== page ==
[? So usually, ?] mate, this is Sea Island. I've never been on Sea Island. This is not Sea Island, is it? This is Sea Island golf course, but it's on--
Saint Simons Island.
Saint Simons Island.
Very close though.
And this is the course that they play the tournament on. I think it's coming up in about six weeks. And I mean, first impressions, mate-- super, super-looking place.
Beautiful I love the inlet out there. We've got a beautiful day, too.
Bermuda grass. And mate, you've come down from South Carolina today. You've got a few things you want to discuss with me.
Yeah, I think I wanted to try and come up with some ideas in simple talk for good players, medium players, high-handicap players. Something that relates to them. Not everyone hears the words in the same manner. So I'm going to try and come up with some ideas that'll help those range of handicaps and attack some issues that we see in all these groups and then also in higher and lower.
Course, you know all the pro-ams we've played in, it's not unlikely for us to have a really good player in the group, an average player, and then a high-handicap. And we don't speak the same language to our 25 handicapper as we do our scratch, and we think at Secret Golf it's really important for them to get the right bit of information for their caliber of play.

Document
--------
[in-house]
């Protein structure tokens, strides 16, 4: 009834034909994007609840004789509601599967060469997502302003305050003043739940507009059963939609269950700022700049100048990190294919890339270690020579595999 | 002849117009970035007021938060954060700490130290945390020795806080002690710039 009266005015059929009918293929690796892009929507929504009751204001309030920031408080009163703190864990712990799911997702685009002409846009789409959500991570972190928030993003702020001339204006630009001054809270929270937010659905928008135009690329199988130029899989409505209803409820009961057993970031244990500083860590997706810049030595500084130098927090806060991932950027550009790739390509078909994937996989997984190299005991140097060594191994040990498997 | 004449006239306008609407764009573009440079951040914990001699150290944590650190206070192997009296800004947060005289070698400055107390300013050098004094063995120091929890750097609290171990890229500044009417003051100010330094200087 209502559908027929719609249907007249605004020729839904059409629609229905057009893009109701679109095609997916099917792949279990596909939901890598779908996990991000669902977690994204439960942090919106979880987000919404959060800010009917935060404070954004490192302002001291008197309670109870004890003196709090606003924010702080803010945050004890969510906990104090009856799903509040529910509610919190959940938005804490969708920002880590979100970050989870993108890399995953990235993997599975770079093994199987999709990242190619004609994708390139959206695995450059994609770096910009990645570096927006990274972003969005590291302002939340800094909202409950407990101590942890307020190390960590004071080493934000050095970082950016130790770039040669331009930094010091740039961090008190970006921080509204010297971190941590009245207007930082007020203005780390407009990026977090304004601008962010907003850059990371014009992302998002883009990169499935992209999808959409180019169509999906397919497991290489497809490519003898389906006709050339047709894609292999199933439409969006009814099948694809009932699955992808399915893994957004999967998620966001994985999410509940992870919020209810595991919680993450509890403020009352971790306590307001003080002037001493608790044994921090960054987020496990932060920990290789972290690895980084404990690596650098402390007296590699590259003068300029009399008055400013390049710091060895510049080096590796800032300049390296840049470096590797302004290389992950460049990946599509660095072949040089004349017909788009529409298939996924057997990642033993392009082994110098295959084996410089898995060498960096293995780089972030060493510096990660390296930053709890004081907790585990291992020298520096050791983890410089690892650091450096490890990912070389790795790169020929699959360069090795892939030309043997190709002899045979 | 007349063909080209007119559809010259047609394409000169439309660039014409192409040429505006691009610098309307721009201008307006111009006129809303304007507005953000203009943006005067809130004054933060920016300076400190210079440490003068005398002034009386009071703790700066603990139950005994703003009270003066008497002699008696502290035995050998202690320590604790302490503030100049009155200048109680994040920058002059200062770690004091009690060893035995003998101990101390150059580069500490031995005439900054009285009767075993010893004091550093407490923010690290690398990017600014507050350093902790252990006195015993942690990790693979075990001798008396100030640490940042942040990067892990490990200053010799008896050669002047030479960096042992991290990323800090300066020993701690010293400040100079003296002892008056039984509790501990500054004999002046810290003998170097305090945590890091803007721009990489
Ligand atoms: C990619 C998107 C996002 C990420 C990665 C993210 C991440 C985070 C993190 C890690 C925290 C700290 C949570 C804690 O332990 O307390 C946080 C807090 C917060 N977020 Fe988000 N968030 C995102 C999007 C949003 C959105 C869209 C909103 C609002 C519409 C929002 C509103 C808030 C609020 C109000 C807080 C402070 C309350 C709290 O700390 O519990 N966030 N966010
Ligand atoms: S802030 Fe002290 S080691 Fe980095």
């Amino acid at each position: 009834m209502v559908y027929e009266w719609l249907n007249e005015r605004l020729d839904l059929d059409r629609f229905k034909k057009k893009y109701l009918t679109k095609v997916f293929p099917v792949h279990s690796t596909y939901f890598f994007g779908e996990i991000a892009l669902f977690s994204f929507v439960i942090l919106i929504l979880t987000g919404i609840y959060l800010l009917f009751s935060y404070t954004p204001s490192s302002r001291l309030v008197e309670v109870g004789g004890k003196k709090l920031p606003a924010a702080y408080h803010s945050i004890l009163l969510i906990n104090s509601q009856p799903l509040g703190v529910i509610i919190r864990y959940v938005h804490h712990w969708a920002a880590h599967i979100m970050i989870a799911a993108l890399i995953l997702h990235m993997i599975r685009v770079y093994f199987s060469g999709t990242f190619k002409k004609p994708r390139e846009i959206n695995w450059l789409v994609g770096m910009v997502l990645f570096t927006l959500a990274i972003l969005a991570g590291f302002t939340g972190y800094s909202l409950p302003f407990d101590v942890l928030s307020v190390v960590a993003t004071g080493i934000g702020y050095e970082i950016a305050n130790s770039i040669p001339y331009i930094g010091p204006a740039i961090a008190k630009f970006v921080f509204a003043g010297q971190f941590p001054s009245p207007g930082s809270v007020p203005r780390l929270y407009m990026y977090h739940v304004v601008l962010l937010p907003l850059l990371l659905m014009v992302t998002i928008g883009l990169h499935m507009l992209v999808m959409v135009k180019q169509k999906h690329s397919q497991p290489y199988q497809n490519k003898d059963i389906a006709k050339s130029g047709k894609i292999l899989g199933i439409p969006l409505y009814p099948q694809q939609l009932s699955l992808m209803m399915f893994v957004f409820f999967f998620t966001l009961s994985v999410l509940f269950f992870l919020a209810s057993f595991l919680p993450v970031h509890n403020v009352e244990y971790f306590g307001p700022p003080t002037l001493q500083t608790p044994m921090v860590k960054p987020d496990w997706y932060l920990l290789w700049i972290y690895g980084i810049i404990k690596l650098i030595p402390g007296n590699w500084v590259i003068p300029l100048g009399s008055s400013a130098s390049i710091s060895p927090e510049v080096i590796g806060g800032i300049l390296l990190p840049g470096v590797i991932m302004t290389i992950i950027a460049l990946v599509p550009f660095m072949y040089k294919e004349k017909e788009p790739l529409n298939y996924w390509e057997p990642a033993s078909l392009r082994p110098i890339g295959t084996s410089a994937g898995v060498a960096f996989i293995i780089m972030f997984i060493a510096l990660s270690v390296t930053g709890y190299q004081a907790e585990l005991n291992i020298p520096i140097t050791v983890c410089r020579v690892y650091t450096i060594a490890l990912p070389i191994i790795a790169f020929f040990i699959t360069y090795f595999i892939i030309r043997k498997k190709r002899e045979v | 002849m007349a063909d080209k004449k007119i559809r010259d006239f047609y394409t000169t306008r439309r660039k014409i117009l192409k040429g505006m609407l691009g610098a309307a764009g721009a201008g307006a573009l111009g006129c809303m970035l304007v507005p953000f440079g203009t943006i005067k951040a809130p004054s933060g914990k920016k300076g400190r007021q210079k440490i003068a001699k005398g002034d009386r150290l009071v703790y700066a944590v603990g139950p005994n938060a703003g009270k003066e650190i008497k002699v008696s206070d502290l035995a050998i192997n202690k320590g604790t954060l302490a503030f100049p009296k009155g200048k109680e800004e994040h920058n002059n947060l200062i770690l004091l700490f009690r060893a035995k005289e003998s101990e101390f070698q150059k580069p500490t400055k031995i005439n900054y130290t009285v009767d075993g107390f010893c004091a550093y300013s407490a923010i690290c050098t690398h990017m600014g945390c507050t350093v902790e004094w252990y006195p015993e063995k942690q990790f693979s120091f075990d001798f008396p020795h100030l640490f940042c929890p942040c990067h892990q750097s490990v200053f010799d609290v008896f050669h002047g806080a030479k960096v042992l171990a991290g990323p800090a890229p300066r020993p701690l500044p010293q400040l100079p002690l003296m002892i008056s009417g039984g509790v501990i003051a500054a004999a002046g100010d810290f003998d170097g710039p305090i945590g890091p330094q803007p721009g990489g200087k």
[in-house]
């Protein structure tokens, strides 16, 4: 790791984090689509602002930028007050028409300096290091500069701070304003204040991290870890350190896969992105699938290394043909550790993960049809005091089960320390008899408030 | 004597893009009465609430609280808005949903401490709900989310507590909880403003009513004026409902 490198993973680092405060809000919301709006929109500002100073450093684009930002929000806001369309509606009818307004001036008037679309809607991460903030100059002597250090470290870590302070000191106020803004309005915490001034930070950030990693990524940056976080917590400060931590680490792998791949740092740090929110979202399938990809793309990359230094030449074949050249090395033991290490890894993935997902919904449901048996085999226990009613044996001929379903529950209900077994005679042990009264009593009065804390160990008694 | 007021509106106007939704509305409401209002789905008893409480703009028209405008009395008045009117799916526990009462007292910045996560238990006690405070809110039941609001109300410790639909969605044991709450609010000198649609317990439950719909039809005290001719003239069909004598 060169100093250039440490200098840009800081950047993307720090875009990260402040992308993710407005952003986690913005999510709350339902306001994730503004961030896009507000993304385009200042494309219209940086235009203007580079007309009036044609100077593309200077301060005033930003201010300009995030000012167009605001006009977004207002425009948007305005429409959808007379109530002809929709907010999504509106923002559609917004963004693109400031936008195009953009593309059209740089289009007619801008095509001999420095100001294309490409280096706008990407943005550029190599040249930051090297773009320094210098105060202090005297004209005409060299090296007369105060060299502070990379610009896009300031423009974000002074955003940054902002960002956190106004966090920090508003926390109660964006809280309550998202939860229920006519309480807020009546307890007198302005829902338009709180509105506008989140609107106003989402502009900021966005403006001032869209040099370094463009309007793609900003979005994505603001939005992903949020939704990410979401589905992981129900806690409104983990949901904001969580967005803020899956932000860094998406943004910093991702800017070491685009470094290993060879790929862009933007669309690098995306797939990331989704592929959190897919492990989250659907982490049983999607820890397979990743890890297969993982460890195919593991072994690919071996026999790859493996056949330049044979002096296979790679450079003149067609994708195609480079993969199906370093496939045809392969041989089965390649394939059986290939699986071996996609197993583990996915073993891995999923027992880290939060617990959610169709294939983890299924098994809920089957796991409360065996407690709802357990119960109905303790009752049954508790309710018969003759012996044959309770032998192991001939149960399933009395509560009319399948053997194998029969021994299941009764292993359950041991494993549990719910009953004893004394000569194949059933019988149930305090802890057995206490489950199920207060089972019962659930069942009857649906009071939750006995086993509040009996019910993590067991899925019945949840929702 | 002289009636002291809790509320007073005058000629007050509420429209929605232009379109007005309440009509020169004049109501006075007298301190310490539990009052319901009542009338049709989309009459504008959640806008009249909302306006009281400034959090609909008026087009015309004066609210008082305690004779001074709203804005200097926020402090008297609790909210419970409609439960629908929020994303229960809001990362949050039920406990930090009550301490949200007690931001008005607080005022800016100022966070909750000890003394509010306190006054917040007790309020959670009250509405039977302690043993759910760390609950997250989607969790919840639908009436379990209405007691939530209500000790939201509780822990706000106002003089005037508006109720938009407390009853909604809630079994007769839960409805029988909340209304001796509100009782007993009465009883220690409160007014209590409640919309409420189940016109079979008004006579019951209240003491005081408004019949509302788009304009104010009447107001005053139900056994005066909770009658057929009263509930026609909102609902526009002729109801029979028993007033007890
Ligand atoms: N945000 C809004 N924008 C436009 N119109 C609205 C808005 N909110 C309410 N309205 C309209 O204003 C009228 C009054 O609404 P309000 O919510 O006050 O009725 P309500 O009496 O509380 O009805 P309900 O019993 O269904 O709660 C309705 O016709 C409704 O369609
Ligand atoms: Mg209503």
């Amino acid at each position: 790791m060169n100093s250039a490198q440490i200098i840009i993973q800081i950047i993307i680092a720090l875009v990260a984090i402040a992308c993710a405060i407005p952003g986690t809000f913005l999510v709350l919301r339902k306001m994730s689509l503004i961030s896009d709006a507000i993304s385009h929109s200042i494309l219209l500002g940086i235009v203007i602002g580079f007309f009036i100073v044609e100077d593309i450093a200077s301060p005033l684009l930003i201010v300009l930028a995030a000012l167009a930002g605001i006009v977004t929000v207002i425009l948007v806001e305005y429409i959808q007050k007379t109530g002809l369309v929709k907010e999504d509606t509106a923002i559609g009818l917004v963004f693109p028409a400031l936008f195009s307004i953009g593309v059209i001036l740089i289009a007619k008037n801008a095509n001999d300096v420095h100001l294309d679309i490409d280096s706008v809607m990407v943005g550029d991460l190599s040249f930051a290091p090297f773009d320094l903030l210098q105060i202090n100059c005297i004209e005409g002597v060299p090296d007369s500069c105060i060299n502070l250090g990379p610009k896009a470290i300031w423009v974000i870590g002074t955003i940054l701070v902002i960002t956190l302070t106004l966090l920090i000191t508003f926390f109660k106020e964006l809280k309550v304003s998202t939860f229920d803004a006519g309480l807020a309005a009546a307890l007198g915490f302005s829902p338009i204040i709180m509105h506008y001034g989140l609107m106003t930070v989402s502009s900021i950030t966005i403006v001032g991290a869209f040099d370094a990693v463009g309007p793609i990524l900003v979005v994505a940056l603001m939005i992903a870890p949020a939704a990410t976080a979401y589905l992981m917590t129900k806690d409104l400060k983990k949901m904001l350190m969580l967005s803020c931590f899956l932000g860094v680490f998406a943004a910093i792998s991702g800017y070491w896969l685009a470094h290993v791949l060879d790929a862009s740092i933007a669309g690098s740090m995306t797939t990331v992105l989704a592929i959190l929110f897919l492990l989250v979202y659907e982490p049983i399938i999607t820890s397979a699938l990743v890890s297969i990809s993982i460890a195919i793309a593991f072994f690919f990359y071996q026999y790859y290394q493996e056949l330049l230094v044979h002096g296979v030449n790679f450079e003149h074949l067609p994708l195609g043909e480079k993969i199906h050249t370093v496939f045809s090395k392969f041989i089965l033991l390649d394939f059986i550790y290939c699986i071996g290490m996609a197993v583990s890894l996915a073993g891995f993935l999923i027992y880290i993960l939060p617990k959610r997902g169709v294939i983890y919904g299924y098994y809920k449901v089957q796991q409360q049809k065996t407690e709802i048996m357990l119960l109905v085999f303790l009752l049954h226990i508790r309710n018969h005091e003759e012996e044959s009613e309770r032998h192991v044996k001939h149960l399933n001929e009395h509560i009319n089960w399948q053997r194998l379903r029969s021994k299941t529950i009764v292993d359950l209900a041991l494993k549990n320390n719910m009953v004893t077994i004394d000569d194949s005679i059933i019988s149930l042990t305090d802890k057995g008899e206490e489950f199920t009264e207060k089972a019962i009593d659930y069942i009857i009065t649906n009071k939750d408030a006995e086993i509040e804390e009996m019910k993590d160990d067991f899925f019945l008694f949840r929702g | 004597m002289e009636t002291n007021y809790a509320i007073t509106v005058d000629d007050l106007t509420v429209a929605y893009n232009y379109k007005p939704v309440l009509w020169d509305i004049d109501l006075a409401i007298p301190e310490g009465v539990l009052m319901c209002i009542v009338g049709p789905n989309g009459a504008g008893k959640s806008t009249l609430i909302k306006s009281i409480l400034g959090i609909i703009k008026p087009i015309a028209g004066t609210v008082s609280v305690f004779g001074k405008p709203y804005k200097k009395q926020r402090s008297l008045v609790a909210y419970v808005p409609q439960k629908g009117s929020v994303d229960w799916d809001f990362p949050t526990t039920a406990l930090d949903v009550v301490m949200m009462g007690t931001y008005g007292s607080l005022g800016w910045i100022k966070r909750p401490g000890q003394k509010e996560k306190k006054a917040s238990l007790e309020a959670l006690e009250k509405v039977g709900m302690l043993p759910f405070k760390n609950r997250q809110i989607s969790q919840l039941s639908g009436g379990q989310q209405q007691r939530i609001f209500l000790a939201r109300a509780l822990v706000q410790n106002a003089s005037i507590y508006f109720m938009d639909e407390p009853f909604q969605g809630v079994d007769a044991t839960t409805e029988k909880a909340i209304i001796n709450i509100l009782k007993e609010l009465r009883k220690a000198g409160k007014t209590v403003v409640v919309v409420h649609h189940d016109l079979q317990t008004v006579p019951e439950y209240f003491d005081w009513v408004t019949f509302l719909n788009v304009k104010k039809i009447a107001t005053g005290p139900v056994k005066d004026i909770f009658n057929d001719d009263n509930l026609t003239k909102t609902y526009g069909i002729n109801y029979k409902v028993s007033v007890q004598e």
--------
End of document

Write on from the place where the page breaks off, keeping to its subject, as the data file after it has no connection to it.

Absolutely. And like I said, people see things differently. A good player may have better components in their swing, obviously, that makes him a little bit better. So they may not need the same information.
And sometimes, of course, I might have a left-sided tip, but the player might prefer to feel it with his right side. So as we speak and we get into this a little bit more, there's always the other one. In other words, if you've got to do this with your left, it could be, you don't like that feel? We can make it happen with this side.
That's the beauty of golf. There's a lot of different ways you can do it. And I think the hard thing about trying to explain golf swing is that a lot of it is subjective, what we feel. So we've got to try and express the words in a way that someone else can feel, and give them a technique or a way or a drill to go about feeling what we're trying to talk about. And it doesn't have to be exactly what we're saying. It has to be worked on in a manner that they get their own feel of it. And if they get they feel, they can repeat it.
And of course, we don't trust feels all the time. We try to build our feel with facts, because a guy might say, well I feel like I'm just throwing my right hand or something. Crazy talk. But it feels like that. But we have to fill that bottom level of fundamentals where the field may take over, right?
Absolutely. For me.
I mean, someone says to me, what do you feel like? Would you drop the club. Would you slot it or do you go-- it's very dangerous. We don't trust feels very much to our players.
We're talking feels.
We're talking feels, but we don't don't trust them very much.